A renowned Ethiopian paleoanthropologist has called the finding a "game changer." Scientists believe the finding could close the gap between the oldest human ancestors and the species famously represented by Lucy.
Scientists on Wednesday unveiled a "remarkably complete" skull of an early human dating back 3.8 million years. It is considered the first discovery of its kind.
"This skull is one of the most complete fossils of hominids more than 3 millions years old," said Ethiopian paleoanthropologist Yohannes Haile-Selassie of the Cleveland Museum of Natural History.
The skull "looks set to become another celebrated icon of human evolution," said Fred Spoor of the Natural History Museum of London.
"This is a game-changer in our understanding of human evolution during the Pilocene," added Haile-Selassie. The discovery was announced in two studies published in the science journal Nature on Wednesday.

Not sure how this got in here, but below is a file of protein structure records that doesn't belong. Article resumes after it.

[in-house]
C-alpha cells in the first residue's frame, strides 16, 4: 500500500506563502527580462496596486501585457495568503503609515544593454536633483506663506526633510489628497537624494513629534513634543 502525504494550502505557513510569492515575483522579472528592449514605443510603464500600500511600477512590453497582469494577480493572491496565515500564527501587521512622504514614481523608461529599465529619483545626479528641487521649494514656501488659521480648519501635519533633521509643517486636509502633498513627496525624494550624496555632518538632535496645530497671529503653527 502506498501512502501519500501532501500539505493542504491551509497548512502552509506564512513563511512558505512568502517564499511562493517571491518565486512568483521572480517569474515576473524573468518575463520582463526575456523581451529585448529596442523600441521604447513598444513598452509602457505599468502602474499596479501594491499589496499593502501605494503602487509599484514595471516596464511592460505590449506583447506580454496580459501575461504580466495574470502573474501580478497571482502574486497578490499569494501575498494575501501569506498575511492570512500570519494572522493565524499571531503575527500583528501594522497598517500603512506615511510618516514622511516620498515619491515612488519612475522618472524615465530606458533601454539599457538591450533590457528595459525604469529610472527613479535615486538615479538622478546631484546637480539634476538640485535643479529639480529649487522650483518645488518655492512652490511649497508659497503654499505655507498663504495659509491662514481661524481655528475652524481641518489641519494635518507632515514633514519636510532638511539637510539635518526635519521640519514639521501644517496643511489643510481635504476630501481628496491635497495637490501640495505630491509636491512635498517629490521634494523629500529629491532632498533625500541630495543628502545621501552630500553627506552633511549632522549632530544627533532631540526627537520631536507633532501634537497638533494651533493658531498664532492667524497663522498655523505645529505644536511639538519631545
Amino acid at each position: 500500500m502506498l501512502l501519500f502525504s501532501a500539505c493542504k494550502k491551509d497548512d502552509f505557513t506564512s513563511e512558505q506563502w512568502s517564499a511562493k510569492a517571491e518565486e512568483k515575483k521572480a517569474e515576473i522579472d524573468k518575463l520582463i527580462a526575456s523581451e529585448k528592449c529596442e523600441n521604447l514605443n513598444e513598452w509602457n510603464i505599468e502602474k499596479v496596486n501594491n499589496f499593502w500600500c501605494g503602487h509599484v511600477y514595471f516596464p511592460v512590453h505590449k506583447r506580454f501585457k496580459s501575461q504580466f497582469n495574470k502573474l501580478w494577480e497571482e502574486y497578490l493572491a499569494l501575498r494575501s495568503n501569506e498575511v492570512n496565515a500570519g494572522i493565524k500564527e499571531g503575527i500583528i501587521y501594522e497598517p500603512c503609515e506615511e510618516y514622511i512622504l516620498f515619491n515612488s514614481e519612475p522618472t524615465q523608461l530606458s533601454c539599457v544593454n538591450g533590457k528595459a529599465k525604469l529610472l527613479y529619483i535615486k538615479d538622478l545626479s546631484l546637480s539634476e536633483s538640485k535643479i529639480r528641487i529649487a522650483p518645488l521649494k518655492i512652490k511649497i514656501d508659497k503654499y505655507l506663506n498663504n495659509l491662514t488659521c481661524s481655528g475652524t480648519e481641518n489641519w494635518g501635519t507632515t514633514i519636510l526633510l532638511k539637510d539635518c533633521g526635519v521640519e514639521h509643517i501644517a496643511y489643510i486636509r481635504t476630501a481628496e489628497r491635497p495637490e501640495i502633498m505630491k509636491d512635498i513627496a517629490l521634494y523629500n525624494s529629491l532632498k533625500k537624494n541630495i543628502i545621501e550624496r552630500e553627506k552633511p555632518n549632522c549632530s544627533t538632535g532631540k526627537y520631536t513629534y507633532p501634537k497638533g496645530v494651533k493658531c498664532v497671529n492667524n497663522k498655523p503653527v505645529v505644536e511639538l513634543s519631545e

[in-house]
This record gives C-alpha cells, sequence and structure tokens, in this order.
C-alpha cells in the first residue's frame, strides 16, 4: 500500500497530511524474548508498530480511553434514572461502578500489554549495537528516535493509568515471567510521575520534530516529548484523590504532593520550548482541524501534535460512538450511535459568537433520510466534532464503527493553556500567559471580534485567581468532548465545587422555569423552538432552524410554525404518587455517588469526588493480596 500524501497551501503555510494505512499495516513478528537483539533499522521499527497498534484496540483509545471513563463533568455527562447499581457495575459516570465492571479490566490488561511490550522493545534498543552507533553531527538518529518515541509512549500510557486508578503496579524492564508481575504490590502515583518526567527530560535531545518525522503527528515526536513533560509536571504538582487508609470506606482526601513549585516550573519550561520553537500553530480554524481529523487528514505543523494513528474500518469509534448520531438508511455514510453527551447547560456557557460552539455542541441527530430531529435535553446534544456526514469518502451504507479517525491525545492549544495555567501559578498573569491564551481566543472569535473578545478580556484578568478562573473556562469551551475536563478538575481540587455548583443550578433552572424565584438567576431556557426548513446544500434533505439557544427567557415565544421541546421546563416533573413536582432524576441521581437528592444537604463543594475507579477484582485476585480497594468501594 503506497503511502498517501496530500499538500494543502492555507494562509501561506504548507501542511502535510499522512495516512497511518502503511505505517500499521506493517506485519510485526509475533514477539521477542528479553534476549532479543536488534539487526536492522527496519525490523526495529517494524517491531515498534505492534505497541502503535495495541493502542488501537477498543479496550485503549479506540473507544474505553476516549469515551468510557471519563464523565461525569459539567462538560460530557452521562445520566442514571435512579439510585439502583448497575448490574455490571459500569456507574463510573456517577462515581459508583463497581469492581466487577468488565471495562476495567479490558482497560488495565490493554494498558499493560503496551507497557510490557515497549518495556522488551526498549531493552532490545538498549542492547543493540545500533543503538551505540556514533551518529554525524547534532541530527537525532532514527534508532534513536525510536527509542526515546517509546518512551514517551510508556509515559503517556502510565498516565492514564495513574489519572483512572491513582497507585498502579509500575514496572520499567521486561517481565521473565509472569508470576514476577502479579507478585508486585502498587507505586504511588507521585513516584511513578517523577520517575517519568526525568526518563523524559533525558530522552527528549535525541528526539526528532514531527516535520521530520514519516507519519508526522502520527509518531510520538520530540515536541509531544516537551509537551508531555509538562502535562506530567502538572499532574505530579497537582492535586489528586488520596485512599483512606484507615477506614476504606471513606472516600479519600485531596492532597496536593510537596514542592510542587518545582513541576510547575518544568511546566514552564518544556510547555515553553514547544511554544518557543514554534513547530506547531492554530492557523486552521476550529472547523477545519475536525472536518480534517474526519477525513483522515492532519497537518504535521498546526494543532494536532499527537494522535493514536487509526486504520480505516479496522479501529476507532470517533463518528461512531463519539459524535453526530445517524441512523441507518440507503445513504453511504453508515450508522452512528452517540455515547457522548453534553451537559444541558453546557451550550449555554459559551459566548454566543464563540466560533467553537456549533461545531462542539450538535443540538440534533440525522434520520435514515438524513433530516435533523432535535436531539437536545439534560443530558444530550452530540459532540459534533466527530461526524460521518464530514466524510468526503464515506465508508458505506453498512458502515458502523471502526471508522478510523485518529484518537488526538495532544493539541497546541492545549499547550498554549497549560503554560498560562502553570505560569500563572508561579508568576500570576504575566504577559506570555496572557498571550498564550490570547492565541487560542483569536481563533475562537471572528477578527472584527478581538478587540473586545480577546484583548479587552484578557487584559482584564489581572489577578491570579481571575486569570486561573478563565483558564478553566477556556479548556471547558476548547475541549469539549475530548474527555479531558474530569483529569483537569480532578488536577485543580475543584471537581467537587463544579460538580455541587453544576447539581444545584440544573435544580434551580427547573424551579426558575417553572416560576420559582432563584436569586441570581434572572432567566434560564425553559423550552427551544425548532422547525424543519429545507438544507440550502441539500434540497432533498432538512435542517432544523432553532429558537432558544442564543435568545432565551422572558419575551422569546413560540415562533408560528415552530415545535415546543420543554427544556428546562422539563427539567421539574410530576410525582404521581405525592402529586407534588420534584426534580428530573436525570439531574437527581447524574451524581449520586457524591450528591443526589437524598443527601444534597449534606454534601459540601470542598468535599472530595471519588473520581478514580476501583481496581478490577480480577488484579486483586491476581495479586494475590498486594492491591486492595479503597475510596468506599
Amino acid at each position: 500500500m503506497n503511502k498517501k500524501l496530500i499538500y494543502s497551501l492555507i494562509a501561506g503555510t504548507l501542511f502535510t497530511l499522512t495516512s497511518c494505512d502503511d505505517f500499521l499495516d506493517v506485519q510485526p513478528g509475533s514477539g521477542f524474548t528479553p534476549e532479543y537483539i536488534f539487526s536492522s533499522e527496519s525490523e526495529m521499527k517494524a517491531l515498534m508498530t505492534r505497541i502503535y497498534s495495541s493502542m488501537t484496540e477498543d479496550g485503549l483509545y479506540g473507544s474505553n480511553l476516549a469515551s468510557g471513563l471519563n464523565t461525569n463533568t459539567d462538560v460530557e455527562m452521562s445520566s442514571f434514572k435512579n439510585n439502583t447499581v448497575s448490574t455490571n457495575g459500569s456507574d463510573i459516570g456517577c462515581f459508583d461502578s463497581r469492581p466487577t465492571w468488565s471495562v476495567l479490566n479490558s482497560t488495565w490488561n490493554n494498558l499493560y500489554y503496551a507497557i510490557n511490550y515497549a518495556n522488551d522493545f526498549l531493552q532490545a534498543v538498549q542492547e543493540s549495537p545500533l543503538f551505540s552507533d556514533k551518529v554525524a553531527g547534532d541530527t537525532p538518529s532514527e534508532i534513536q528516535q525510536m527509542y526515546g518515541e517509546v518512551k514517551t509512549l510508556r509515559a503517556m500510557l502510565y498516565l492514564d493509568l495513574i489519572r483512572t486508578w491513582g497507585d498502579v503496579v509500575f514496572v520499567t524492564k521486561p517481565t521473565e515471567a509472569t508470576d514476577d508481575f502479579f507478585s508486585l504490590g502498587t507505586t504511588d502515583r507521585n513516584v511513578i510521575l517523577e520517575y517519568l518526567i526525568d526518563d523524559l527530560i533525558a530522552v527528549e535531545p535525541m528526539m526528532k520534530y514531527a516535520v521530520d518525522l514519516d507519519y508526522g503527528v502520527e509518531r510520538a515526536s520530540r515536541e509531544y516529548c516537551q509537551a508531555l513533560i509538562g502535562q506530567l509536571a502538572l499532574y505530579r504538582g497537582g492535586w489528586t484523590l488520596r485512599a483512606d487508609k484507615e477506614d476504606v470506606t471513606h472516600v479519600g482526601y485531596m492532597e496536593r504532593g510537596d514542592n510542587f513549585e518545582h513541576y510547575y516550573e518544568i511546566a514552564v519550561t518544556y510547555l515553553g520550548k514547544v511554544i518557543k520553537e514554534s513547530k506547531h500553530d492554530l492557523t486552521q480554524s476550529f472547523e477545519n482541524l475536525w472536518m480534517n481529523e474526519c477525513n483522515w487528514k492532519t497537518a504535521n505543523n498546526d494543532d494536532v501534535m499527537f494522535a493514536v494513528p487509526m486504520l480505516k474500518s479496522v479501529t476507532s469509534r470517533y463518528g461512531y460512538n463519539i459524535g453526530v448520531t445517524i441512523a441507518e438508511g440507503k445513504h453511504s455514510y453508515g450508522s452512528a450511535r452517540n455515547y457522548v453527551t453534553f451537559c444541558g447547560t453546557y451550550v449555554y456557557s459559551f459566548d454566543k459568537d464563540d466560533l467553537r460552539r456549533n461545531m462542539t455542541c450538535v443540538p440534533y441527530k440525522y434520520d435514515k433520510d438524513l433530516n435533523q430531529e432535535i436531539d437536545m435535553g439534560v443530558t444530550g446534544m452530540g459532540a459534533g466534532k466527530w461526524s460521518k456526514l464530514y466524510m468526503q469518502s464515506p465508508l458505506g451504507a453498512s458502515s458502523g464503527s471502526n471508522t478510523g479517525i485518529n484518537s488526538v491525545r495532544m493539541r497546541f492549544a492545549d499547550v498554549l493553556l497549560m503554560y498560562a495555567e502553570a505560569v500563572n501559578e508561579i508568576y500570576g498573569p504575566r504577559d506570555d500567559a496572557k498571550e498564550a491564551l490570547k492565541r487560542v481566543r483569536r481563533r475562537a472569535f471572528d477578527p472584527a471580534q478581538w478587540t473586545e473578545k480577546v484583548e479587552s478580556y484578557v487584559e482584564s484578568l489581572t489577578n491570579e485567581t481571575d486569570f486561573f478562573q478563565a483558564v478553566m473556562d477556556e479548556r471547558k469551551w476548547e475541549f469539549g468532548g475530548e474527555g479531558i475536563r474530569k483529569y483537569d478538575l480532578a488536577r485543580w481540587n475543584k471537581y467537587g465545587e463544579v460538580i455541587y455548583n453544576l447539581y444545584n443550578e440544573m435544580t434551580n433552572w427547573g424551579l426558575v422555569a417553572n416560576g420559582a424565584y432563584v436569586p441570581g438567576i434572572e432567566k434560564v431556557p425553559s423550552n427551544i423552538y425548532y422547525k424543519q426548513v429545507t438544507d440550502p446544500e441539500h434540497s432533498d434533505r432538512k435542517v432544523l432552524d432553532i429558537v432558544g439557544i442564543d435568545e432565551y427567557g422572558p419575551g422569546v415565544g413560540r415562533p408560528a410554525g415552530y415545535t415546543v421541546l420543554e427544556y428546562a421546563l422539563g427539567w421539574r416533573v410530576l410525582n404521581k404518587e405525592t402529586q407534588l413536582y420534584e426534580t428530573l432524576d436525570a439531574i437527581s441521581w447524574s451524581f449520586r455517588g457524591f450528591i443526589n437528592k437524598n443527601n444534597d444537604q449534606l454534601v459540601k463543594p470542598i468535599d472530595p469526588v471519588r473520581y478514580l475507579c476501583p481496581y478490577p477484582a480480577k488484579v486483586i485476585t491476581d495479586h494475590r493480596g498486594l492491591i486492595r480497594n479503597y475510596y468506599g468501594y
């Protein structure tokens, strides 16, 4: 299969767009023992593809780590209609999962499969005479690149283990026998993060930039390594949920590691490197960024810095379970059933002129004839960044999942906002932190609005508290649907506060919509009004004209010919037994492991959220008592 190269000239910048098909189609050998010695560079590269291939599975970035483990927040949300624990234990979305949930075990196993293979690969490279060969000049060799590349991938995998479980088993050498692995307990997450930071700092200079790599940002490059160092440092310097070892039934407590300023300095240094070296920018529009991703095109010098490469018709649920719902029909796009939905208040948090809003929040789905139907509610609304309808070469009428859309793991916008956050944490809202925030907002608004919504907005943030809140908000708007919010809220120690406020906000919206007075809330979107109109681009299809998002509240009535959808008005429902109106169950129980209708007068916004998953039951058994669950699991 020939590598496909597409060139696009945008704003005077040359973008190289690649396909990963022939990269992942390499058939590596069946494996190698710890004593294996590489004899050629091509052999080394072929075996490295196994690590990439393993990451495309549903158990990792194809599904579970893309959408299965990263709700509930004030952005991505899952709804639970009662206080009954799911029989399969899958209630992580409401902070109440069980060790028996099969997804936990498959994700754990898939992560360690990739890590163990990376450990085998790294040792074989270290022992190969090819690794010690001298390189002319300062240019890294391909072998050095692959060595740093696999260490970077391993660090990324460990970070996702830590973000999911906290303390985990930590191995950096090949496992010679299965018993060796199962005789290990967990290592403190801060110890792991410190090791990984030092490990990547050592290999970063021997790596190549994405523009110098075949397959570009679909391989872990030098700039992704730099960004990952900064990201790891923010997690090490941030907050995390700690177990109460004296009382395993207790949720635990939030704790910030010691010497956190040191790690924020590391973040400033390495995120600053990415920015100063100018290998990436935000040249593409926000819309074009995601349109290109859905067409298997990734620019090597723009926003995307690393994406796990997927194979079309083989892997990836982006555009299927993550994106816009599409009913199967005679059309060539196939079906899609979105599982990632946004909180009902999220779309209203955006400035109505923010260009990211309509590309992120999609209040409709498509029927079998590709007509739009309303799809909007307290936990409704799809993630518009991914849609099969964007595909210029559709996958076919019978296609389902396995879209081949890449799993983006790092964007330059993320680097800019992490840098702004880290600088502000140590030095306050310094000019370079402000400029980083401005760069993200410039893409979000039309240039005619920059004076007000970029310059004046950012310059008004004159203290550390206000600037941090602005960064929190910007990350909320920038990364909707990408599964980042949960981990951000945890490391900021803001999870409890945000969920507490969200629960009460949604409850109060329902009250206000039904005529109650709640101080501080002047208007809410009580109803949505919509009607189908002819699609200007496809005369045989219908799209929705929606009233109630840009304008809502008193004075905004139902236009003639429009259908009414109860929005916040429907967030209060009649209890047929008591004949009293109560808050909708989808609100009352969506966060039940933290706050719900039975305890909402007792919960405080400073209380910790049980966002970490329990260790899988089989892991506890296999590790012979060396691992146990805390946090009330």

The skull is considered to be the oldest known member of Australopithecus, the grouping of creatures that preceded our own branch of the family tree, called Homo
Study co-author Stephane Melillo of the Leipzig-based Max Planck Institute for Evolutionary Anthropology said the fossil showcases the bridge between the species famously represented by Lucy and the oldest ancestors of modern humans.
"Until now, there was a big gap between the oldest human ancestors, which are about 6 million years old, and species like 'Lucy,' which are two to three million years old," said Melillo. The skull, however, "links the morphological space between these two groups."
The studies' authors also said the skull could be evidence that the two groups had co-existed.
But some scientists have dismissed that claim, such as Institute of Human Origins Director William Kimbel, saying there isn't sufficient evidence to prove that overlap between the two species occurred.
ls/rc (AFP, AP)